Cushing''s Disease is a common condition in older dogs which can often be mistaken for the onset of old age. A well housetrained dog can have "little accidents" and urinate in the house as well as show signs of hair loss. There are however other diseases with these symptoms which are also not attributed to old age so it is important the diagnosis is correct.
Classic symptoms of Cushing''s Disease are frequent urination, hair loss and weight gain, which is similar to those of Canine Diabetes with the exception of weight loss rather than weight gain.
The treatments for both diseases however are very different.
Canine Diabetes is beyond the scope of this article so for more information on canine diabetes search on this article directory for Canine or Dog Diabetes or contact me direct from my author bio.
In order to understand Cushing''s disease is necessary to have a basic knowledge of what should happen in a healthy dog. The pituitary gland, which is located at the base of the brain, produces ACTH (adrenocorticotrophic hormone), as directed by the hypothalamus (another part of the brain). This hormone is released into the bloodstream and stimulates the body''s two adrenal glands, located near the kidneys, to secrete glucocorticoid (cortisone-like or cortisol) hormones into the bloodstream. Cortisol helps the body respond to stress and impacts a wide variety of bodily functions.
These include blood sugar levels, kidney function, fat metabolism, skeletal muscles, nervous system, cardiovascular system, and immune response.
ACTH/cortisol secretion is increased due to stress, including infection, pain, surgery, trauma and cold temperatures. When the blood cortisol levels are high enough, the pituitary stops secreting ACTH. When the blood cortisol levels dip low enough, the pituitary secretes more ACTH. The adrenals respond by secreting glucocorticoid hormones in response to the pituitary, just as the pituitary responds by secreting ACTH in response to the adrenals. The net effect is that a mildly fluctuating balance is achieved. This is an oversimplified picture of cortisol homeostasis in the healthy dog.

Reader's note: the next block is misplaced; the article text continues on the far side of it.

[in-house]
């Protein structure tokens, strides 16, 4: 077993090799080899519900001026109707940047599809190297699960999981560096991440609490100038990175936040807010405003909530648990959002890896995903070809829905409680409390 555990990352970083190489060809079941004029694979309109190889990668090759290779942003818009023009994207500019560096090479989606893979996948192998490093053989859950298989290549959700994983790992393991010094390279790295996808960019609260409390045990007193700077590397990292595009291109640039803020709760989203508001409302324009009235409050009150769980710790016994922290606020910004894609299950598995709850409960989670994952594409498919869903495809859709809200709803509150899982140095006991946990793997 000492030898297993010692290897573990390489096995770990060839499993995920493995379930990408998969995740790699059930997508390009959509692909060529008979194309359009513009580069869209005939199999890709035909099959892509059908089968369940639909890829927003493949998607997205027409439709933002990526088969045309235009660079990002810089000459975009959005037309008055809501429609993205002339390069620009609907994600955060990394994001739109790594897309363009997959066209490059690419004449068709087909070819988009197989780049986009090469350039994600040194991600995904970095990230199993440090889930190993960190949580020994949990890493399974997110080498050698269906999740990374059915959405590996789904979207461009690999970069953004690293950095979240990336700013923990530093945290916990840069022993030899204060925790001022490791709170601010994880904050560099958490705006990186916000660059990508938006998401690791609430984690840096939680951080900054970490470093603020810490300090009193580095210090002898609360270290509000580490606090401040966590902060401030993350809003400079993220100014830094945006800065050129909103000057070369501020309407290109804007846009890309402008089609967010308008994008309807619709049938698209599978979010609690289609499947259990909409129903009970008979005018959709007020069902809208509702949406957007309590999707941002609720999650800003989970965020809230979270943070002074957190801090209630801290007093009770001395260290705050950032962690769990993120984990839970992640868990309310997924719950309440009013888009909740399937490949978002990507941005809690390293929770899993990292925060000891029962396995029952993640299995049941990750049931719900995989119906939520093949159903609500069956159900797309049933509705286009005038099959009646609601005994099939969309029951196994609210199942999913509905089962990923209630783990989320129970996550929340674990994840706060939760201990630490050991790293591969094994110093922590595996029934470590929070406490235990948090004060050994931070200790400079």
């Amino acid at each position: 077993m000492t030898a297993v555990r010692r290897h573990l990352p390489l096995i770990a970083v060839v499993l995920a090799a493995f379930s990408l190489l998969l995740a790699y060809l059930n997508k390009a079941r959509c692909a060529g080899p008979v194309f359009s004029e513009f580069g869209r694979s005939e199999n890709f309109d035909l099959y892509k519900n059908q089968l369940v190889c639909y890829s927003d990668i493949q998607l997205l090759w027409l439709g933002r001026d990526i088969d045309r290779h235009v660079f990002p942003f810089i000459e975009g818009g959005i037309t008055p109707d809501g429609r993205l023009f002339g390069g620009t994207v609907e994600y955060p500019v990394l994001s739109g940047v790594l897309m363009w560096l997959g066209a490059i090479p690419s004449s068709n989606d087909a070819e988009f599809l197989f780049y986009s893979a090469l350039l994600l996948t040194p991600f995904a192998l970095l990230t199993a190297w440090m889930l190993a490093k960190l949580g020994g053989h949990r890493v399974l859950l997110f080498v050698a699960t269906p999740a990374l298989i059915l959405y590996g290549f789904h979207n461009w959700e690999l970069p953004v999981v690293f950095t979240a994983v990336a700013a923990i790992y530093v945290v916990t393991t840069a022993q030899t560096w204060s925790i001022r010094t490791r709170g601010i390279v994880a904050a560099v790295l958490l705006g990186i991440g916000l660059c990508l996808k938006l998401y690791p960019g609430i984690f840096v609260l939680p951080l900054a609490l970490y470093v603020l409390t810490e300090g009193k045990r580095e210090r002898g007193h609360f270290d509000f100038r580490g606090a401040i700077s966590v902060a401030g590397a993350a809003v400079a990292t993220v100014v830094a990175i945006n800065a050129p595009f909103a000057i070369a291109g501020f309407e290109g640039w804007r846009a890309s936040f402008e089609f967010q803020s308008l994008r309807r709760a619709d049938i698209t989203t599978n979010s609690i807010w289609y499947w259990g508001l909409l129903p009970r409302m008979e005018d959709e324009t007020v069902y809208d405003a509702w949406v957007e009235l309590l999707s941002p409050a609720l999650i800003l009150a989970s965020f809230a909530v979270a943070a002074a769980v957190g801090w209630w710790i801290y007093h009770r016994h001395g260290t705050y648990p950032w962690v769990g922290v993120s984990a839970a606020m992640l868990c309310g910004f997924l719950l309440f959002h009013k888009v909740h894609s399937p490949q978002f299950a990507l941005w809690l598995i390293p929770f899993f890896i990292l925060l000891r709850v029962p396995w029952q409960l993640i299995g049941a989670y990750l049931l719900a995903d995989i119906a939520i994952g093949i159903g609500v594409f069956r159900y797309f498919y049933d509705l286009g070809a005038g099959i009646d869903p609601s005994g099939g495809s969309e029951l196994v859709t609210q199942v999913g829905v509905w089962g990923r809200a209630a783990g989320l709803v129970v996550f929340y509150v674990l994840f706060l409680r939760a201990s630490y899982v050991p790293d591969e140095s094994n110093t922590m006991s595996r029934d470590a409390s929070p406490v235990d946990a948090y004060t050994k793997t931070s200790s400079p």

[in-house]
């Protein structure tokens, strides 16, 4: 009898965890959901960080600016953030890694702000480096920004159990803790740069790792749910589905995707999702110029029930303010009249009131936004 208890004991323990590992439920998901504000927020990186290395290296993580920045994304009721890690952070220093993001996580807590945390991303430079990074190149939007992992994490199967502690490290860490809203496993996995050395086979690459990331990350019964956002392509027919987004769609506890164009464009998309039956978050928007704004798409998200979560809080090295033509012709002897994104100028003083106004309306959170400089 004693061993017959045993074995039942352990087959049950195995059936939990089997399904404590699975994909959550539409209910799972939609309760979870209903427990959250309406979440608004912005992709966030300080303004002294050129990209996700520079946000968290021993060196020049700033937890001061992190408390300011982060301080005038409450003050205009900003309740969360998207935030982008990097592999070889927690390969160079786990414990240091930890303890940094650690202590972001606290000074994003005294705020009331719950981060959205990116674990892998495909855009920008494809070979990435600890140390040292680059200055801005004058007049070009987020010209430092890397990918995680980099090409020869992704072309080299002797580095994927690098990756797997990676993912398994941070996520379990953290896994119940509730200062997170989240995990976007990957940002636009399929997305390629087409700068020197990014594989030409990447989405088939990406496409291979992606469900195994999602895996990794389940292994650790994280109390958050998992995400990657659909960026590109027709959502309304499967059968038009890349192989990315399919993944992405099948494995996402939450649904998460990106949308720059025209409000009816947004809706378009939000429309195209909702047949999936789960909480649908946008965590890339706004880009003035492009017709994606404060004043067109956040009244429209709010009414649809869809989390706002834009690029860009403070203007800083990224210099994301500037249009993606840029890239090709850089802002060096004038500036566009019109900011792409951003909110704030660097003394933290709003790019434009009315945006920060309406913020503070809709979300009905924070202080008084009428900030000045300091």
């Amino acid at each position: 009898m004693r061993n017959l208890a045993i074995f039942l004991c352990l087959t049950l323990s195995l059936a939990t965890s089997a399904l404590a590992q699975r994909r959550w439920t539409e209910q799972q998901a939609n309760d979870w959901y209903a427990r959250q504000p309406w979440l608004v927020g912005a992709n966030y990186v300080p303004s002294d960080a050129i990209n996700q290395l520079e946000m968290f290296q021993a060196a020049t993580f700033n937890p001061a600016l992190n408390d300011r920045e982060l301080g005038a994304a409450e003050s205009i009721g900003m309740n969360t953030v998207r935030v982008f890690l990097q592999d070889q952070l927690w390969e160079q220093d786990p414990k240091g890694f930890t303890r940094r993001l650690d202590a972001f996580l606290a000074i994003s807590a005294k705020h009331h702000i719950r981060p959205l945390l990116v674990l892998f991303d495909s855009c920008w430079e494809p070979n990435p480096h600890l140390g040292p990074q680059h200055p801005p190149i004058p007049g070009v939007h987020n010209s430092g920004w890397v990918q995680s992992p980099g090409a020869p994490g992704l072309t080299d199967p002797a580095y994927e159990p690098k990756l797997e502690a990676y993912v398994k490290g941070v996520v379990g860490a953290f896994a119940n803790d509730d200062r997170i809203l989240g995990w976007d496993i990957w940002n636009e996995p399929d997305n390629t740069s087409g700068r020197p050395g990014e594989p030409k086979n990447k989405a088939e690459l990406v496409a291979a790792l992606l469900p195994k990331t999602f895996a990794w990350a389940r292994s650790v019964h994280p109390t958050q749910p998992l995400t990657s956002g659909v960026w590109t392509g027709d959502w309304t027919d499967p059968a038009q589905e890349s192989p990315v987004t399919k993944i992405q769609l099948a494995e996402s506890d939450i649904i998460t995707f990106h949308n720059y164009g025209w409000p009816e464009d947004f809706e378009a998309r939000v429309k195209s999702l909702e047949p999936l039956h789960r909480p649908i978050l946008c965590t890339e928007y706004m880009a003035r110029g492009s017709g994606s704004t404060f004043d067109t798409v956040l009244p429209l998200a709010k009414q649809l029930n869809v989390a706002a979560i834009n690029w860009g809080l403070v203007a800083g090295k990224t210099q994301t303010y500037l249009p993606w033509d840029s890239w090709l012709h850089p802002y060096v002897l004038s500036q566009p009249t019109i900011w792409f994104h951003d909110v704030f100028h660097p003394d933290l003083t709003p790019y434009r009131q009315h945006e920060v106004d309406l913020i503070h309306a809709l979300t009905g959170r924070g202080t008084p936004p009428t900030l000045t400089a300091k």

In Cushing''s Disease: The response loop fails to function correctly for one of three reasons:
a pituitary tumor
an adrenal tumor
or veterinary interference.
The result is a chronic excess of blood cortisol. In effect, the dog is being poisoned with too much cortisol and cannot rely on its own regulation to correct the blood cortisol level.
Pituitary Dependant Hyperadrenocorticism: The most common cause of Cushing''s disease is a microscopic benign pituitary tumor which over secretes ACTH and ignores the adrenals'' response.
The dog''s pituitary continues secreting ACTH causing the adrenals to produce cortisol, yet the pituitary does not respond to the elevated blood cortisol levels by stopping its release of ACTH.
Most cases of Cushing''s disease are pituitary dependent and dogs with pituitary dependent hyperadrenocorticism tend to have two very large adrenal glands; Both are constantly working to keep up production of cortisol.
These pituitary tumors are usually quite small (3mm or less) but occasionally they can be larger and their size presents challenges of their own. Larger pituitary tumors over 10mm centimeter in diameter can place pressure on brain tissue and nerves, causing blindness, circling, seizures, or other neurological problems not directly related to hyperadrenocorticism. Some of these symptoms can resemble side-effects of medications used to treat Cushing''s disease, further complicating diagnosis and treatment.
Adrenal-based Hyperadrenocorticism: An adrenal tumor is responsible for secreting too much cortisol.
These can be benign (adenomas) or malignant (adenocarcinomas) and are inclined to spread to the lungs and liver. The tumor keeps secreting too much cortisol irrespective of what the brain is telling it and about 15% of Cushing''s cases are adrenal-based. In these dogs, one adrenal gland tends to be extremely enlarged (due to the tumor and the overproduction of cortisol that goes with it), and the other tends to be extremely small (to try to compensate for the overactive larger one).
Iatrogenic Hyperadrenocorticism: This is a cause which we can create ourselves if we give a dog too much external glucocorticoid, especially for chronic conditions like allergies.
In doing so we do what the adrenal tumor would do by flooding the dog''s body with an excess of corticosteroid. Although both the adrenals and pituitary will attempt to respond to our interference by cutting ACTH and cortisol secretion, if we continue to bombard the dog''s body with too much glucocorticoid, symptoms of Cushing''s disease will result.
The reason dogs are given irregular doses of steroids like prednisone is to avoid this consequence. Dogs with this form of Cushing''s tend to have two very small, atrophied adrenal glands. Nonetheless, if iatrogenic (veterinary-induced) hyperadrenocorticism develops, it is fully reversible. The external source of steroid is slowly withdrawn to allow the adrenals to "wake up" and resume functioning.
Causes: Given that tumor incidence increases with age and those tumors are the cause of Cushing''s disease, it is generally a problem seen most frequently in dogs aged 8 to 10 years and can affect males or females alike.